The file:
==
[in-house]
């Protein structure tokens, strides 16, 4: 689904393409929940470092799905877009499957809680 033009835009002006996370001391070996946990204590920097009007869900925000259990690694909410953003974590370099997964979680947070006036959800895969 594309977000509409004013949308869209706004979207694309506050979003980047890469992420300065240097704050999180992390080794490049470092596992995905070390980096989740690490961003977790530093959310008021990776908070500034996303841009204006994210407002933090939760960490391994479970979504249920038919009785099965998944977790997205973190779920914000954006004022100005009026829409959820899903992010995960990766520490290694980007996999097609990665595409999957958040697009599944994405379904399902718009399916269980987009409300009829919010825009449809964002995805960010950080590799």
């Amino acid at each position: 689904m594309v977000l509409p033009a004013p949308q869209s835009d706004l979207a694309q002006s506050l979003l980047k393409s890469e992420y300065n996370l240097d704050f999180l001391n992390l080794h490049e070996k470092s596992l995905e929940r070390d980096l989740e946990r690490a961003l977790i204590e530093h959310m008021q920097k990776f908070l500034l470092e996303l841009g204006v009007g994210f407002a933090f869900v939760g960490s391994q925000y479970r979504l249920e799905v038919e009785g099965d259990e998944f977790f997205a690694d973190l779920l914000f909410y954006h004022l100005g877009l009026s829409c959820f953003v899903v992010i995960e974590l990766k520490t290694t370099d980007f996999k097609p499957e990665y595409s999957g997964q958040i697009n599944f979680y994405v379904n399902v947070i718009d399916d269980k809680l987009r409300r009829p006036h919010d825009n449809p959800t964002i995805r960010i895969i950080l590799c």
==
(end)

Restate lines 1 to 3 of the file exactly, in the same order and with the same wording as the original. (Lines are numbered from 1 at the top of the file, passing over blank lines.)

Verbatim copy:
[in-house]
């Protein structure tokens, strides 16, 4: 689904393409929940470092799905877009499957809680 033009835009002006996370001391070996946990204590920097009007869900925000259990690694909410953003974590370099997964979680947070006036959800895969 594309977000509409004013949308869209706004979207694309506050979003980047890469992420300065240097704050999180992390080794490049470092596992995905070390980096989740690490961003977790530093959310008021990776908070500034996303841009204006994210407002933090939760960490391994479970979504249920038919009785099965998944977790997205973190779920914000954006004022100005009026829409959820899903992010995960990766520490290694980007996999097609990665595409999957958040697009599944994405379904399902718009399916269980987009409300009829919010825009449809964002995805960010950080590799």
């Amino acid at each position: 689904m594309v977000l509409p033009a004013p949308q869209s835009d706004l979207a694309q002006s506050l979003l980047k393409s890469e992420y300065n996370l240097d704050f999180l001391n992390l080794h490049e070996k470092s596992l995905e929940r070390d980096l989740e946990r690490a961003l977790i204590e530093h959310m008021q920097k990776f908070l500034l470092e996303l841009g204006v009007g994210f407002a933090f869900v939760g960490s391994q925000y479970r979504l249920e799905v038919e009785g099965d259990e998944f977790f997205a690694d973190l779920l914000f909410y954006h004022l100005g877009l009026s829409c959820f953003v899903v992010i995960e974590l990766k520490t290694t370099d980007f996999k097609p499957e990665y595409s999957g997964q958040i697009n599944f979680y994405v379904n399902v947070i718009d399916d269980k809680l987009r409300r009829p006036h919010d825009n449809p959800t964002i995805r960010i895969i950080l590799c």